The scientist’s investigation covers issues in Neuroscience, Long-term potentiation, Synaptic tagging, Hippocampus and Hippocampal formation. Julietta U. Frey interconnects Synaptic plasticity and Glutamatergic in the investigation of issues within Neuroscience. Her Long-term potentiation study combines topics in areas such as Dentate gyrus, Anisomycin and Long-term depression.
Her study on Perforant path is often connected to Corticosterone as part of broader study in Dentate gyrus. The Synaptic tagging study combines topics in areas such as Myristoylation, Synapse and Protein kinase A. Her work in Memory consolidation addresses subjects such as Dopaminergic, which are connected to disciplines such as NMDA receptor, Recognition memory, Long-term memory and Midbrain.
Julietta U. Frey focuses on Neuroscience, Long-term potentiation, Hippocampal formation, Hippocampus and Dentate gyrus. The study incorporates disciplines such as Excitatory postsynaptic potential, Neurotransmission and Synaptic tagging in addition to Neuroscience. The various areas that Julietta U. Frey examines in her Synaptic tagging study include Synapse, Neuronal memory allocation and Glutamatergic.
Her Long-term potentiation research is multidisciplinary, incorporating elements of Synaptic plasticity, NMDA receptor and Long-term depression. Julietta U. Frey combines subjects such as Dopaminergic, Anisomycin and Long-term memory with her study of Hippocampus. Julietta U. Frey has included themes like Stimulus and Basolateral amygdala, Amygdala in her Dentate gyrus study.
Her primary areas of study are Neuroscience, Long-term potentiation, Synaptic plasticity, Synaptic tagging and Hippocampus. Her research integrates issues of Long-term depression and Neurotransmission in her study of Neuroscience. The study of Long-term potentiation is intertwined with the study of Fear conditioning in a number of ways.
Her study in Synaptic tagging is interdisciplinary in nature, drawing from both Neuronal memory allocation, Anisomycin, Memory consolidation and Memory impairment. Julietta U. Frey focuses mostly in the field of Hippocampus, narrowing it down to topics relating to NMDA receptor and, in certain cases, Dopaminergic, Protein kinase C, Protein kinase A, Dopamine and Bioinformatics. Her Dentate gyrus study also includes fields such as
Synaptic plasticity, Neuroscience, Synaptic tagging, Long-term potentiation and Neurotransmission are her primary areas of study. Her Neuroscience research is multidisciplinary, relying on both Synaptic fatigue, Anisomycin and Long-term depression. Her biological study spans a wide range of topics, including Tetanic stimulation, Metaplasticity and Protein degradation.
Her Anisomycin study integrates concerns from other disciplines, such as Neuronal memory allocation, Memory consolidation and Memory impairment. Her Long-term depression study combines topics from a wide range of disciplines, such as Hippocampal formation, Hippocampus, Long-Term Synaptic Depression and Bioinformatics.
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Reward-Related fMRI Activation of Dopaminergic Midbrain Is Associated with Enhanced Hippocampus- Dependent Long-Term Memory Formation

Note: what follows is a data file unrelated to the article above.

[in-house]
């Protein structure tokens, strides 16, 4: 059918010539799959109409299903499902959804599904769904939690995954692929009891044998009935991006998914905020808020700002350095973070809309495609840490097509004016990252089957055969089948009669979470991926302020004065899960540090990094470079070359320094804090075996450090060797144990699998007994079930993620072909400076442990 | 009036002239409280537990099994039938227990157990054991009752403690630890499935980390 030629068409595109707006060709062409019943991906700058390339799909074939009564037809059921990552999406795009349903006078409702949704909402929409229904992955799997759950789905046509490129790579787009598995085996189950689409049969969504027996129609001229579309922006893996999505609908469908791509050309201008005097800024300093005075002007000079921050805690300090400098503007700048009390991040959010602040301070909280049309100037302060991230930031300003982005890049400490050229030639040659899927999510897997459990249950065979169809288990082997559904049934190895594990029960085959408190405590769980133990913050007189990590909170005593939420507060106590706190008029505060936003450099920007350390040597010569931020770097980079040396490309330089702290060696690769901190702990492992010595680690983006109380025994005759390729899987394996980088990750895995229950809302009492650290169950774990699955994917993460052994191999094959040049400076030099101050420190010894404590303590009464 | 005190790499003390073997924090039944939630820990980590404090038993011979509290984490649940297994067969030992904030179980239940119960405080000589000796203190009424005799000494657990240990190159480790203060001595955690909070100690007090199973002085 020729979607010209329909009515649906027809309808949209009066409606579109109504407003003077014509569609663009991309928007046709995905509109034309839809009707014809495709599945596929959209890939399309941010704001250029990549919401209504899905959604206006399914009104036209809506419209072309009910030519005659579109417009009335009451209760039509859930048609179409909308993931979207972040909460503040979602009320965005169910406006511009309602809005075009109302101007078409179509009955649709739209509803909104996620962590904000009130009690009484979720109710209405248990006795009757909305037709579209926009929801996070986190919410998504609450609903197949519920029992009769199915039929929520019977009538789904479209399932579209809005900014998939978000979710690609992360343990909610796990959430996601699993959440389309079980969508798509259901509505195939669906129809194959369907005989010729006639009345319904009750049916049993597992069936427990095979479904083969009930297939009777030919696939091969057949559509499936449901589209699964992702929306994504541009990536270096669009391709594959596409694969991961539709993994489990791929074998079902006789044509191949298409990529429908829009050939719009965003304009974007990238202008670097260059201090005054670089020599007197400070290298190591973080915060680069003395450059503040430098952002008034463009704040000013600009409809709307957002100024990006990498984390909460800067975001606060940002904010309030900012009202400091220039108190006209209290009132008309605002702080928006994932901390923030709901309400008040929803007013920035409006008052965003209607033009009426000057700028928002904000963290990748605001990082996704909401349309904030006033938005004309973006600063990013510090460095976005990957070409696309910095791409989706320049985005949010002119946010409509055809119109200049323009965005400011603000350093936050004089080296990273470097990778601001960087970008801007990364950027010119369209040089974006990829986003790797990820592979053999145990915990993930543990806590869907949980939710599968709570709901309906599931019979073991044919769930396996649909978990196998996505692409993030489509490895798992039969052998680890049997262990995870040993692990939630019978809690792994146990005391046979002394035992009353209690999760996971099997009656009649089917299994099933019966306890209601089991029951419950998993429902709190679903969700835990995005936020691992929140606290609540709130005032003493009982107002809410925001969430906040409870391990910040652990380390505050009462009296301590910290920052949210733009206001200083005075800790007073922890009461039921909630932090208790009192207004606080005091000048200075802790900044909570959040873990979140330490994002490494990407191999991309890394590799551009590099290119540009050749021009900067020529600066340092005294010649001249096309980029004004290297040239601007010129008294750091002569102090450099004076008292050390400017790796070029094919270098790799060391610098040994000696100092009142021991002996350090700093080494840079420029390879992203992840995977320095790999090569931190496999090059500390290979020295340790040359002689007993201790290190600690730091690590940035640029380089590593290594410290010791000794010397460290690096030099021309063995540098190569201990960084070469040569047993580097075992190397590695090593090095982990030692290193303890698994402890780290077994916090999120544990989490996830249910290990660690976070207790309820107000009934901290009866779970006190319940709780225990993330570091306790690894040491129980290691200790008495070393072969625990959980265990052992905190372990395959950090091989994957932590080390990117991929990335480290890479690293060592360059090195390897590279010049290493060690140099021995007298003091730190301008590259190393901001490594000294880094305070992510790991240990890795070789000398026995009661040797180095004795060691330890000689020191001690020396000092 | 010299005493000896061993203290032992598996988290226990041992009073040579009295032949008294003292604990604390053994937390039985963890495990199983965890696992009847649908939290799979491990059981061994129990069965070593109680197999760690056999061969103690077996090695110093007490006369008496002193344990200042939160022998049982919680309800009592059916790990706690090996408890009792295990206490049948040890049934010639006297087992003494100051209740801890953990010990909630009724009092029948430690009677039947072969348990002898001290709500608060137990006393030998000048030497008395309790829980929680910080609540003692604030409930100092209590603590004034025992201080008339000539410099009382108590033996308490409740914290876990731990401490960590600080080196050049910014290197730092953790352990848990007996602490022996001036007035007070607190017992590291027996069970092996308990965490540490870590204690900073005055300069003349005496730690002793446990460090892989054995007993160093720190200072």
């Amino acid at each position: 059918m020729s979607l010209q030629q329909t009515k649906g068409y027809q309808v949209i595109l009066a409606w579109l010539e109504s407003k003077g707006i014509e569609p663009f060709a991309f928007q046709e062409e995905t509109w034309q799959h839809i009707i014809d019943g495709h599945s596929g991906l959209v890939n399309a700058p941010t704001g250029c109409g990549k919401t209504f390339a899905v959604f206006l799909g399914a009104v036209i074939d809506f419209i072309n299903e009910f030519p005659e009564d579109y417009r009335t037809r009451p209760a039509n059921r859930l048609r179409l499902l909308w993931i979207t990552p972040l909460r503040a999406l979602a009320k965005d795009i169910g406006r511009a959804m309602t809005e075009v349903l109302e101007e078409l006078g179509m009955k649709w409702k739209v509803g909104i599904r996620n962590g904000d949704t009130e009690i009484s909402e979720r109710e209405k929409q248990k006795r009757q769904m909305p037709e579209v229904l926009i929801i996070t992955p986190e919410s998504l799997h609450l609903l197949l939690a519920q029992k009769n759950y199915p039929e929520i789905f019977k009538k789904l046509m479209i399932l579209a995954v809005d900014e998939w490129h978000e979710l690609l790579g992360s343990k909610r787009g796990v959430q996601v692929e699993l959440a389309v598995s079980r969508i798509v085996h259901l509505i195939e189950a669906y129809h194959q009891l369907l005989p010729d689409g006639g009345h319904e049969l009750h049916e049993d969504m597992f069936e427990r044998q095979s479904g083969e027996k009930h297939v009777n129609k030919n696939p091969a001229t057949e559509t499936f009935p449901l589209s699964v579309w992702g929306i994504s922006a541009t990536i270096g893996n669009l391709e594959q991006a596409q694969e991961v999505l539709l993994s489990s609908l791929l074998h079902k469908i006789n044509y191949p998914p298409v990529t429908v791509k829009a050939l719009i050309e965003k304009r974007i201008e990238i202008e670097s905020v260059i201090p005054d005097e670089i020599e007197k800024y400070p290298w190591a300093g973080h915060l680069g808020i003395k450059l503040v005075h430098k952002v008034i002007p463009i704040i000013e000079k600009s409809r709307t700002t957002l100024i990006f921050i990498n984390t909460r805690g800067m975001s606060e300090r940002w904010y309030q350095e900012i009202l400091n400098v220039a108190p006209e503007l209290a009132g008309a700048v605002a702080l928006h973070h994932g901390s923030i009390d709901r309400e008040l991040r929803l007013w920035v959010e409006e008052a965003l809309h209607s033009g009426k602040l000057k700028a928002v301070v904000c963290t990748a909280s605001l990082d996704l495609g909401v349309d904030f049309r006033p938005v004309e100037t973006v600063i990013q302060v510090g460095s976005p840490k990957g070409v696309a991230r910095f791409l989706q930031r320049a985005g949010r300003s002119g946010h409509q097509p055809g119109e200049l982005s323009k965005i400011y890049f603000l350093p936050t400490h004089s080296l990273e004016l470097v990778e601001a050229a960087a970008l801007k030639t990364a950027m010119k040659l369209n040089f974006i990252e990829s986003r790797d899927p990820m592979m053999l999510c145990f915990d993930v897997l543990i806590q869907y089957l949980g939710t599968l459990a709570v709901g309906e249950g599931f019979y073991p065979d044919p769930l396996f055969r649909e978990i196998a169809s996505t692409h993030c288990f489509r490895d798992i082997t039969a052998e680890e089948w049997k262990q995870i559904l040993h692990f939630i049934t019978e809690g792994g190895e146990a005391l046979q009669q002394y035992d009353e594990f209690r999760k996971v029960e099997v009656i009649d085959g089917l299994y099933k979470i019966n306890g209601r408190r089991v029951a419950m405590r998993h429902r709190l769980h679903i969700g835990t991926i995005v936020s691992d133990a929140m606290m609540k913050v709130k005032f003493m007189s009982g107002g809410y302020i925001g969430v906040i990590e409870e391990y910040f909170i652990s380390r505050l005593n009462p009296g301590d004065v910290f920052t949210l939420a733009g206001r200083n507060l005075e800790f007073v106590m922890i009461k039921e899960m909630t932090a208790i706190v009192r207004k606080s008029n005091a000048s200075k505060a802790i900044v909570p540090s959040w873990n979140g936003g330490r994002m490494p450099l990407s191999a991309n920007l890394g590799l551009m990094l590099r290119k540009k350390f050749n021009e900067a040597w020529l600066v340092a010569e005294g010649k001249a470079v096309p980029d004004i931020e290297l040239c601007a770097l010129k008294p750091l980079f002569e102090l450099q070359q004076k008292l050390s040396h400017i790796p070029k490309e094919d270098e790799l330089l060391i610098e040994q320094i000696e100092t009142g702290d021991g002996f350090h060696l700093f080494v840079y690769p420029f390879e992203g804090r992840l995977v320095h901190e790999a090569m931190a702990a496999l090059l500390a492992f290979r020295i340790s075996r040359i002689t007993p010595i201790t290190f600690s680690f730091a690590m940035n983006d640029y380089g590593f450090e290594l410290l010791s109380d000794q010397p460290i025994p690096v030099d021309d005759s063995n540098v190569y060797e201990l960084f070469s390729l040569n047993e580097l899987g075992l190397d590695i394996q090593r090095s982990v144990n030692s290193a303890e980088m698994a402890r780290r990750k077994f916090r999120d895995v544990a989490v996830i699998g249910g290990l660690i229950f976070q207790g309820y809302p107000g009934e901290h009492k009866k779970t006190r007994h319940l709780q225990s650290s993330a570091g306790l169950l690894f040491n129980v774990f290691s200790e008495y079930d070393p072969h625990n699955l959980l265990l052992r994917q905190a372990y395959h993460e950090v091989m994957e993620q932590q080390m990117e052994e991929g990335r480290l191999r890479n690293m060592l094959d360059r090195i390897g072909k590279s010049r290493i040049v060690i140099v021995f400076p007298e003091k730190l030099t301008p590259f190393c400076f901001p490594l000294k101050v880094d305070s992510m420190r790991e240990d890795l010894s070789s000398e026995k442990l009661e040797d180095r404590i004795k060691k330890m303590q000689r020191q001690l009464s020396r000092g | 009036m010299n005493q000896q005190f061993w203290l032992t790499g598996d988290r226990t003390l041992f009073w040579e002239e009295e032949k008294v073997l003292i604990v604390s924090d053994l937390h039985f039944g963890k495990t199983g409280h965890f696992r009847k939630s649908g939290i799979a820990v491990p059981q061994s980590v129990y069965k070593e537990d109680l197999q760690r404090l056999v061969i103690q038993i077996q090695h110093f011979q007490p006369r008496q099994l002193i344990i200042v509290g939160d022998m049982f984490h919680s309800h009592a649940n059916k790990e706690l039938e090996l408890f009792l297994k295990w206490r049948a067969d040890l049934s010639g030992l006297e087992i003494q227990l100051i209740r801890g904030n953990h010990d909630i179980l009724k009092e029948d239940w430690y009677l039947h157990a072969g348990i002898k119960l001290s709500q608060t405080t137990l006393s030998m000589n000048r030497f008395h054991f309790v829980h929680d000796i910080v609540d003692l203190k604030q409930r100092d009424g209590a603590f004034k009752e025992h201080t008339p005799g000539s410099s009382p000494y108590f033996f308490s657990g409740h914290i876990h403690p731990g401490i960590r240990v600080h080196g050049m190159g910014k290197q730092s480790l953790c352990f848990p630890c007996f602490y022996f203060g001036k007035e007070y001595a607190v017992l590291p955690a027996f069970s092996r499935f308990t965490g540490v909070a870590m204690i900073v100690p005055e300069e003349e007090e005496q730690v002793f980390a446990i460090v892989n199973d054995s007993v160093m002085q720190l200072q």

B. C. Wittmann;B. H. Schott;S. Guderian;J. U. Frey.
The late maintenance of hippocampal LTP: Requirements, phases, ‘synaptic tagging’, ‘late-associativity’ and implications
Klaus G. Reymann;Julietta Uta Frey.
Late-associativity, synaptic tagging, and the role of dopamine during LTP and LTD
Sreedharan Sajikumar;Julietta U. Frey.
Neurobiology of Learning and Memory (2004)
PKMζ Maintains Late Long-Term Potentiation by N-Ethylmaleimide-Sensitive Factor/GluR2-Dependent Trafficking of Postsynaptic AMPA Receptors
Yudong Yao;Matthew Taylor Kelly;Sreedharan Sajikumar;Peter Serrano.
The Journal of Neuroscience (2008)
Does cAMP response element-binding protein have a pivotal role in hippocampal synaptic plasticity and hippocampus-dependent memory?
Detlef Balschun;David P. Wolfer;Peter Gass;Theo Mantamadiotis.
The Journal of Neuroscience (2003)
Functional inactivation of a fraction of excitatory synapses in mice deficient for the active zone protein bassoon.
Wilko D. Altrock;Susanne tom Dieck;Susanne tom Dieck;Maxim Sokolov;Alexander C. Meyer.
Stress-Related Modulation of Hippocampal Long-Term Potentiation in Rats: Involvement of Adrenal Steroid Receptors
Volker Korz;Julietta U. Frey.
The Journal of Neuroscience (2003)
Requirement of Translation But Not Transcription for the Maintenance of Long-Term Depression in the CA1 Region of Freely Moving Rats
Manahan-Vaughan D;Kulla A;Frey Ju.
The Journal of Neuroscience (2000)
Synaptic Tagging and Cross-Tagging: The Role of Protein Kinase Mζ in Maintaining Long-Term Potentiation But Not Long-Term Depression
Sreedharan Sajikumar;Sheeja Navakkode;Todd Charlton Sacktor;Julietta Uta Frey.
The Journal of Neuroscience (2005)
Requirement of β-adrenergic receptor activation and protein synthesis for LTP-reinforcement by novelty in rat dentate gyrus
Thomas Straube;Volker Korz;Detlef Balschun;Julietta Uta Frey.
The Journal of Physiology (2003)
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